Our 20 week scan yesterday prompted me to write this post. I have a weird relationship with sonograms. It's hard for me to explain, but here goes.
Back in 2008 when I was first pregnant with Brodie I was offered a 12 week dating scan which we gratefully accepted. It was a chance to confirm for real that there was a baby in utero, a way to make it all seem real and not just my overactive imagination and wishful thinking, which honestly I believed it might be despite the two pink lines. And even though I was pretty sure I knew when my due date would be, it was nice to get some confirmation.
It was also incredibly emotional. A tiny heart flickering on the screen was the sweetest hello of my life. It was relief and joy and falling in love in an instant. I can remember seeing the same reflected on Greig's face and realising this was real for him too.
At that time our area didn't offer anomaly scans so we didn't have a 20 week visit to that weirdly temporary, dark room. I just carried on attending midwife appointments and got on with life. I carried around the print outs we had from the 12 week scan and looked at them all the time. And then our baby was born, pink and blonde and perfect. I remember looking into his little face and feeling like I'd known him all my life. Probably because he was, even then, a carbon copy of my husband, but still I'm sure all those months looking at the little grainy, jelly bean from the images helped me to feel close to my baby while carrying him.
in 2011 we had a dating scan again and I felt like I'd been handed another image of Brodie. The profile was identical, spookily so. Again it was a lovely experience, we were lucky enough to be expecting another healthy baby. This time around though we were offered a 20 week anomaly scan which we went ahead with.
I remember vividly waiting on the plastic chairs in the same waiting room. Only this time I was trying to keep breathing through the rising sense of panic in my chest. I had barely slept the night before. I couldn't put my finger on why I was so worried this time. I was fighting the urge to leave the watiting room. I felt like if I refused to let the sonographer look inside she wouldn't find anything frightening which wouldn't lead us down a road I couldn't even bear to think about. I wanted to protect the baby, my baby from prying eyes.
I didn't run away, I had the scan. It was painful and uncomfortable and my blissfully unaware baby would not move into the preferred position so I had to walk around the hospital then return for more warm jelly wand waving. Maybe I'm not remembering accurately but I remember feeling the sonographer was very cold and business like and I didn't feel comforted by the knowledge that all appeared to be developing normally I just wanted to get out of there as soon as possible.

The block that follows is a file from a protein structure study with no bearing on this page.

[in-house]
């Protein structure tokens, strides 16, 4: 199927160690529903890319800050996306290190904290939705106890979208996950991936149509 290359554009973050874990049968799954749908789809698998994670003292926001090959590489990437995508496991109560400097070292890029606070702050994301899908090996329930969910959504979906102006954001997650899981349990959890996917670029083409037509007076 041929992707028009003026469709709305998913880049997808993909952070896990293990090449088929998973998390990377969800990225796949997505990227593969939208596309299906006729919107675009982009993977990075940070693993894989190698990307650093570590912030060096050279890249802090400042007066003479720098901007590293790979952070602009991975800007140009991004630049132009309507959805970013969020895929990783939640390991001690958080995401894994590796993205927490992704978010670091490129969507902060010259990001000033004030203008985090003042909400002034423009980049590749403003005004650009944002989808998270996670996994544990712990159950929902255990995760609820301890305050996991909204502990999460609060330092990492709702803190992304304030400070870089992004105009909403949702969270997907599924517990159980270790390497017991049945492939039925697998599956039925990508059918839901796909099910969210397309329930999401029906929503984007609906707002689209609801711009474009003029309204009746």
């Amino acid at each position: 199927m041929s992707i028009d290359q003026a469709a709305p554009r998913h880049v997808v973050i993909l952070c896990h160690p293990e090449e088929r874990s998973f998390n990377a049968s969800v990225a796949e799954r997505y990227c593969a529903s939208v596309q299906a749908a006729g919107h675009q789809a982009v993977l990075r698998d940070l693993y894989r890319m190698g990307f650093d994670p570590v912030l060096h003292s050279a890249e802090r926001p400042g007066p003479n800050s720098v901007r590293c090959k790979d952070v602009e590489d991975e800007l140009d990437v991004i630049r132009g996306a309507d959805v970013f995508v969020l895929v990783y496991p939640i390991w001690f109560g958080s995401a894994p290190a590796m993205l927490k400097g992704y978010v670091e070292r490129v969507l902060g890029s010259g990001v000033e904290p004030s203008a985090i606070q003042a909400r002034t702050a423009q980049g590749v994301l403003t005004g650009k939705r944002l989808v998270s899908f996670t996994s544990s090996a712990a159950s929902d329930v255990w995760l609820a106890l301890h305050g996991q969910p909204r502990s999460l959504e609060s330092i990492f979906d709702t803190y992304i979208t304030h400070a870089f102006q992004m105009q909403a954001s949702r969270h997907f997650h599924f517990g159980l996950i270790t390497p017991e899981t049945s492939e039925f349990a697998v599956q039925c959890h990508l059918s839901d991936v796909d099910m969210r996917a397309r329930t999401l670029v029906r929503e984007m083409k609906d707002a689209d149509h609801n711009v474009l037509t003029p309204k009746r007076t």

I think I had worried myself into a frenzy. And it was hard to shake off. When in reality I was lucky to have had the scan and everything appear to be well I started reading about the alleged dangers of prenatal ultrasound. it was not an experience I wanted to repeat and I wondered why I'd gone ahead with it when I'd had such misgivings. Of course Grier was born and all my worries faded, washed away by the arrival of a healthy, perfect baby.
And then today, we had our 20 week scan for baby number 3. I'm delighted to tell you that the sonographer didn't find anything worriesome. We saw the baby cross their feet and tug on the chord which joins me and them. And you're wondering why? If I was so upset last time why go ahead this time?
Well I'm three years older. And being older raises the likelihood of potential fetal abnormalities. We've had 2 healthy babies so far, it seemed almost obscenely presumptive to expect another. This is more than likely our last baby so I'm trying (really trying!) to enjoy every part of this pregnancy while I can.
But mostly I just can't imagine that the discovery of anything would change our feelings about this baby. Our baby, which already has a place in this family. Already has siblings who regard it as 'theirs'. If an abnormality had been found today it might have been important for the health professionals who look after us to know, might have changed our care. But it wouldn't have changed our family.
Of course I'm only 20 weeks pregnant, there is a road to travel and not everything can be detected by ultrasound. But using the knowledge available to us, as far as we know, things should progress as normal and all being well, soon we will be a family of 5.
Some parents do refuse monitoring by ultrasound and I understand why that might be. But this time we chose to have it and I'm glad we did, even if it was only for the chance to catch a quick look at what is hidden inside.
I'm interested in other's experience, too few, too many, didn't give it much thought?